Walter Kondratko [Steinmetz S, chemistry]
Identification of metallic ions using the flame test
Walter passed out a handout which was a modification of one he obtained as a participant in the Chemistry Van Project at Chicago State University.
Walter gave us his third mini-teach in as many sessions; he is our iron man this term! The flame test is a way to identify an unknown metallic ion by the color it emits when heated, in this case with a portable blow torch. The flame excites the electrons in the ion, and when they return to the unexcited state, they emit electromagnetic radiation of an energy (and thus wavelength and color) that is characteristic of each species. This permits the identification.
Walter, thanks again!!
Ron Tuinstra [Illiana Christian HS, chemistry]
Human response times
Ron brought this back from a National Association of Biology Teachers convention. It is fast, fun, and yields quantitative data. The detailed protocol is in the handout. Briefly, a vertical meter stick is dropped by one member of a two person team through a space between the other (catcher) person's thumb and index finger. The "catcher" grabs the stick by closing his/her thumb and index finger on it. The distance the stick falls between the start signal and the catching can then be easily measured by subtracting the "starting position (which we set at 10 cm, i.e., the initial thumb and index finger position was always put 10 cm from the bottom end of the stick) from the position on the stick at which the grab stopped the stick. We tried visual, auditory, and tactile signals to alert the catcher of the simultaneous release of the stick. Note that the data are collected as distance along the meter stick (i.e., the distance the meter stick falls from the initial signal until the stick is grabbed), which we use as a measure of time. The standard formula obtained from Newton's Laws of motion allows a conversion from distance to response time.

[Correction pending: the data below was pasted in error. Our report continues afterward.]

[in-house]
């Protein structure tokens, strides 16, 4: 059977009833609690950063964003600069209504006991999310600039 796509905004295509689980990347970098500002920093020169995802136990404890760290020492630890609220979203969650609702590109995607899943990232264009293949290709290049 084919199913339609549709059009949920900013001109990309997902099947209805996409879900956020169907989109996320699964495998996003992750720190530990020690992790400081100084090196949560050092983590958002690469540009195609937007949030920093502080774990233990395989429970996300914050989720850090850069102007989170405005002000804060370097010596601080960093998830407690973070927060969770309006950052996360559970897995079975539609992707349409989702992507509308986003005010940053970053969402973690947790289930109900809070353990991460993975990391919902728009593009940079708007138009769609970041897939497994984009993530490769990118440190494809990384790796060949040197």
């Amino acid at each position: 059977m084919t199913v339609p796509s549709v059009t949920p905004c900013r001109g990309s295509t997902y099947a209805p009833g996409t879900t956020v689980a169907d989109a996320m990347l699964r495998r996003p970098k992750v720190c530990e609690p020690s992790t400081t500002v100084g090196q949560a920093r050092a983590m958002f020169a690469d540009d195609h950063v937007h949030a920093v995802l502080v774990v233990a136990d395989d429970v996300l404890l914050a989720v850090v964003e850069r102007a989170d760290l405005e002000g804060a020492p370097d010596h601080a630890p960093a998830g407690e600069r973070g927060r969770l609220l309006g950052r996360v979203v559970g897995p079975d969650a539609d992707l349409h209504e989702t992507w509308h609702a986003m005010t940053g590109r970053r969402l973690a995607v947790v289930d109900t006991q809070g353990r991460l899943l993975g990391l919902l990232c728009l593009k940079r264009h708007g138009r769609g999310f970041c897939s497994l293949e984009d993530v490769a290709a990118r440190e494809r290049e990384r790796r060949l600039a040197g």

We predicted before we did the experiment that the response time would be fastest for the visual start signal and slowest for the tactile start signal (with the auditory signal intermediate). This is based on our idea that receipt of the signal should be fastest for light, next fastest for sound, and slowest for transmission along the nerves in the arm from the hand to the brain (for tactile). For all subjects all response times were in the 140 - 300 msec range, but with different averages for males and females. Here are the data:
|Female||2||210 msec||200 msec||235 msec|
|Male||4||215 msec||305 msec||186 msec|
|Boys||184 msec||230 msec||216 msec|
|Girls||192 msec||235 msec||205 msec|
Within experimental error there seemed to be no M/F differences, but visual response was faster for the younger subjects than for us older folks! Ron said that in his experience for his students, usually V is fastest, then T, then A.
Ron said that student age and sex would be appropriate parameters for examining average response times. Ed Scanlon suggested left hand versus right hand (or really strong versus weak hand) as another interesting parameter to test.
And Ron, thanks, too, for another great miniteach!
Notes prepared by Benjamin Stark.